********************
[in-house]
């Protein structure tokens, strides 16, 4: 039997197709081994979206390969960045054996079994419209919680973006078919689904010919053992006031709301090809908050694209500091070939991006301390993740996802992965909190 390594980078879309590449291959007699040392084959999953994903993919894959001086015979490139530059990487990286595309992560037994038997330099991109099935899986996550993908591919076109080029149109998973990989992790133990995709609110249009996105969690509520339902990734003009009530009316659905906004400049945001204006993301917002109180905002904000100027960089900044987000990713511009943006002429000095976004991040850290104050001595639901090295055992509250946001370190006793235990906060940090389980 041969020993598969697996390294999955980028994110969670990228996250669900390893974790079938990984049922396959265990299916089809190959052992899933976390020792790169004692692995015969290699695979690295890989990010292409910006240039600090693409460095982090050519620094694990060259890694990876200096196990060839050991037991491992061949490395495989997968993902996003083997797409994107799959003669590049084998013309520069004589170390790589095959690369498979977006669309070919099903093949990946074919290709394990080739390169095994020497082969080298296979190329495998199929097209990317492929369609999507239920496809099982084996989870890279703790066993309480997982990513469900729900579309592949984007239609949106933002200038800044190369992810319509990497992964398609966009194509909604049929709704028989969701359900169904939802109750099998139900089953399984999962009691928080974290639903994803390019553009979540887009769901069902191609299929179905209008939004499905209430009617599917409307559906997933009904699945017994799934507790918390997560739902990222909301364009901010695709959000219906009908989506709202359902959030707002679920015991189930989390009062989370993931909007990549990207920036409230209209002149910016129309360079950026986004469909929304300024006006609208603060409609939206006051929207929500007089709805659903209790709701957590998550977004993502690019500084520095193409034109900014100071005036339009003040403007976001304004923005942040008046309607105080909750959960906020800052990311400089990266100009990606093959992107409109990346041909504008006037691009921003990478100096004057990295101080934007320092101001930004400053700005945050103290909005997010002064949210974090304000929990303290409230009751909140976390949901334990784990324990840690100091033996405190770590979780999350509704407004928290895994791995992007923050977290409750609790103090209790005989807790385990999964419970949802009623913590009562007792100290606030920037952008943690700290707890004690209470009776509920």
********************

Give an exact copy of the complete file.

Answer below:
[in-house]
């Protein structure tokens, strides 16, 4: 039997197709081994979206390969960045054996079994419209919680973006078919689904010919053992006031709301090809908050694209500091070939991006301390993740996802992965909190 390594980078879309590449291959007699040392084959999953994903993919894959001086015979490139530059990487990286595309992560037994038997330099991109099935899986996550993908591919076109080029149109998973990989992790133990995709609110249009996105969690509520339902990734003009009530009316659905906004400049945001204006993301917002109180905002904000100027960089900044987000990713511009943006002429000095976004991040850290104050001595639901090295055992509250946001370190006793235990906060940090389980 041969020993598969697996390294999955980028994110969670990228996250669900390893974790079938990984049922396959265990299916089809190959052992899933976390020792790169004692692995015969290699695979690295890989990010292409910006240039600090693409460095982090050519620094694990060259890694990876200096196990060839050991037991491992061949490395495989997968993902996003083997797409994107799959003669590049084998013309520069004589170390790589095959690369498979977006669309070919099903093949990946074919290709394990080739390169095994020497082969080298296979190329495998199929097209990317492929369609999507239920496809099982084996989870890279703790066993309480997982990513469900729900579309592949984007239609949106933002200038800044190369992810319509990497992964398609966009194509909604049929709704028989969701359900169904939802109750099998139900089953399984999962009691928080974290639903994803390019553009979540887009769901069902191609299929179905209008939004499905209430009617599917409307559906997933009904699945017994799934507790918390997560739902990222909301364009901010695709959000219906009908989506709202359902959030707002679920015991189930989390009062989370993931909007990549990207920036409230209209002149910016129309360079950026986004469909929304300024006006609208603060409609939206006051929207929500007089709805659903209790709701957590998550977004993502690019500084520095193409034109900014100071005036339009003040403007976001304004923005942040008046309607105080909750959960906020800052990311400089990266100009990606093959992107409109990346041909504008006037691009921003990478100096004057990295101080934007320092101001930004400053700005945050103290909005997010002064949210974090304000929990303290409230009751909140976390949901334990784990324990840690100091033996405190770590979780999350509704407004928290895994791995992007923050977290409750609790103090209790005989807790385990999964419970949802009623913590009562007792100290606030920037952008943690700290707890004690209470009776509920």